If everyone is chipping in to help...

You can use

Together with their families... (or something similar to this)

Melissa and James used "Together with their families"... and they also added a little saying on the top to tie in with the fairytale theme of their wedding.

Another way of acknowledging both sets of parents, without including them as hosts, is to list them under each partner like Donna and Richard did.

Next we have The Invitation Line, there are lots of choices here, and you can be creative as well:

request the honor of your presence (can be honor or honour)

request the pleasure of your company

invite you to

joyfully invite you

invite you to share in our joy

invite you to share in their happiness

***Make it as traditional or as fun and flowery as you'd like. Add some adjectives if you'd like. Make it yours.

Now the WHAT:

at the marriage of

at the marriage of their daughter

at the marriage of their son

at the wedding of

at the celebration of their marriage


Your names can be stylized, in a different typeface, in a different color, etc,... OR, they can read fluidly with the rest of the wording.

A few notes on names...

*Middle names, that's up to you, if you like them and if you have them.

*Last names - the rule for this is to use each last names only if the corresponding parent's last name is not listed. So... if you choose to say "Mr. and Mrs. James Washington, request the honor of your presence at the wedding of their daughter"... Since the bride's parent's last name is there, hers is not necessary. If on the same invitation, the fiance's parents are not being listed, then you WOULD include his/her last name.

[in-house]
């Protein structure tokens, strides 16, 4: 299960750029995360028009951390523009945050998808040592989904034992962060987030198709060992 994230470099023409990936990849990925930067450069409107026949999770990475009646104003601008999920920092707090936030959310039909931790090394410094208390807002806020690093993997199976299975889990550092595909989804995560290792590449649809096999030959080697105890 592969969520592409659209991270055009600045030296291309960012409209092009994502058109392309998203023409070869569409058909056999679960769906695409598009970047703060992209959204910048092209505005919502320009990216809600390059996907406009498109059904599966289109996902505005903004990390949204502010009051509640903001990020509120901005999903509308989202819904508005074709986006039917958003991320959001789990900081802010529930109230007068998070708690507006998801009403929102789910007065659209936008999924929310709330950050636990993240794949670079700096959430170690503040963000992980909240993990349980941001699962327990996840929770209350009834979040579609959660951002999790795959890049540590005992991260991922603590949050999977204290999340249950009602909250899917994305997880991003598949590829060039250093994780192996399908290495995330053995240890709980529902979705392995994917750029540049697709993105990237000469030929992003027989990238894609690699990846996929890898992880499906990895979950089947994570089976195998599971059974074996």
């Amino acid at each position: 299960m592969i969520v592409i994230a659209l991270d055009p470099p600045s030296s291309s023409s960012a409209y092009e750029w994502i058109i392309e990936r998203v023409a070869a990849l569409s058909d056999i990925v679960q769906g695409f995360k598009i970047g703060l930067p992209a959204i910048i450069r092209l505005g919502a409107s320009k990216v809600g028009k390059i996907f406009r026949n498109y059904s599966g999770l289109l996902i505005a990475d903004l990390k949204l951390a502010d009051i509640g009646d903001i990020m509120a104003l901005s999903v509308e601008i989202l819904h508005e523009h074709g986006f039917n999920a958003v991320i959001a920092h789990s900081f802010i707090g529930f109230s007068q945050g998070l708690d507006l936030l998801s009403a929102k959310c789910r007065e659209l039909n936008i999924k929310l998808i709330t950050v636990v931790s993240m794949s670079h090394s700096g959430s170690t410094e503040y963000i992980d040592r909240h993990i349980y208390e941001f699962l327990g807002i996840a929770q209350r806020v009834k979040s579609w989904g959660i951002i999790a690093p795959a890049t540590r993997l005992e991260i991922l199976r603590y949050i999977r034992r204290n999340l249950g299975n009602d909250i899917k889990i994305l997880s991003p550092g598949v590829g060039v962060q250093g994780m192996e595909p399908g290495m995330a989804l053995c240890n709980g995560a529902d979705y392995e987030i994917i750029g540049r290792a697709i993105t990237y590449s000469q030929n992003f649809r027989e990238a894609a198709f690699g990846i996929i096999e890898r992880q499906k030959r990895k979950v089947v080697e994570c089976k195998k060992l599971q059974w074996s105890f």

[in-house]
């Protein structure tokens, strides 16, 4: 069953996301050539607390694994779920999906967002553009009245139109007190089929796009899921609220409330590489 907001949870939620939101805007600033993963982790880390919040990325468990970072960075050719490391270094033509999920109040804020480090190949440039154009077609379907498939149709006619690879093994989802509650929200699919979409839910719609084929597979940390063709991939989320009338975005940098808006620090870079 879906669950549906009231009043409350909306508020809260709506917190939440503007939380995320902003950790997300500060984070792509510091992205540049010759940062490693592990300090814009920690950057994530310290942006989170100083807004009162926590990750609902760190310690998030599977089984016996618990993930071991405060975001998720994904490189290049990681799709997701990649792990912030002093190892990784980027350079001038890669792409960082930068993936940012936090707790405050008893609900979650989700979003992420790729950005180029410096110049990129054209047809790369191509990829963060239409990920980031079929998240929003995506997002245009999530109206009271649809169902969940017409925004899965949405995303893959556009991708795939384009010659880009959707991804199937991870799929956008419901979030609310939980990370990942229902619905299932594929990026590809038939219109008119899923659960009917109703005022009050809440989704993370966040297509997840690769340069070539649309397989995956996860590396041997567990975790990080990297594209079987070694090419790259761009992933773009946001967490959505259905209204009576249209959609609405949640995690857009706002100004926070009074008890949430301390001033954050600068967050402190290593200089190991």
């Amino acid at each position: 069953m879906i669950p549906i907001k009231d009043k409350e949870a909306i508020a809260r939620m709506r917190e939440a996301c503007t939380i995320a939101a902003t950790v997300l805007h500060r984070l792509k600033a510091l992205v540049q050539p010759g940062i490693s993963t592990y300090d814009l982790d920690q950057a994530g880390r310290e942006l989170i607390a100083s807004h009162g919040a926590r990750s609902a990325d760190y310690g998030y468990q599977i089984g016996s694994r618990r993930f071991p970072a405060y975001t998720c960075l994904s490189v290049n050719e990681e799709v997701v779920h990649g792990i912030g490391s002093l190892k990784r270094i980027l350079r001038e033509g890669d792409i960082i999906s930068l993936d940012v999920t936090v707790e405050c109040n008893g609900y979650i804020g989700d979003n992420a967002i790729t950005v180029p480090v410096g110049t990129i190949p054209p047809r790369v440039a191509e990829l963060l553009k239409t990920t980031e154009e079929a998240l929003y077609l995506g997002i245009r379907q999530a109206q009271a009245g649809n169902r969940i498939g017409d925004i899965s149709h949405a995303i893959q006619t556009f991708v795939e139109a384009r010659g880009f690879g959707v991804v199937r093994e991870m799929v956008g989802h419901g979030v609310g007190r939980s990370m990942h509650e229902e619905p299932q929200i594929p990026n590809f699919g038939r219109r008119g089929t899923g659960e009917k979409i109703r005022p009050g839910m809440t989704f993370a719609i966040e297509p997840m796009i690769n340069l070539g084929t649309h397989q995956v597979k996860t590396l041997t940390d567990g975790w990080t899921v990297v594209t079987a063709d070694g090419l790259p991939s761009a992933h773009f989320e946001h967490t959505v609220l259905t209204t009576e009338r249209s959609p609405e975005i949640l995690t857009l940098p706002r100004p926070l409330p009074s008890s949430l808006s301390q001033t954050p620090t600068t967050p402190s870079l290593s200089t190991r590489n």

Taylor and Steven's invitation below is a good example of this. Taylor's parents are hosting, and since their names and last name are there, Taylor's is not necessary. Taylor does not have a middle name so none was used. Steven's parents were not on the invitation, so Steven has his first and last name on the invitation.

Second set of parent (optional):

If one set of parents is hosting the wedding, you have the choice of whether or not to mention the other set of parents. It's not a MUST do, however, it is a nice thing to do. But neither is right or wrong, so this is completely a personal preference.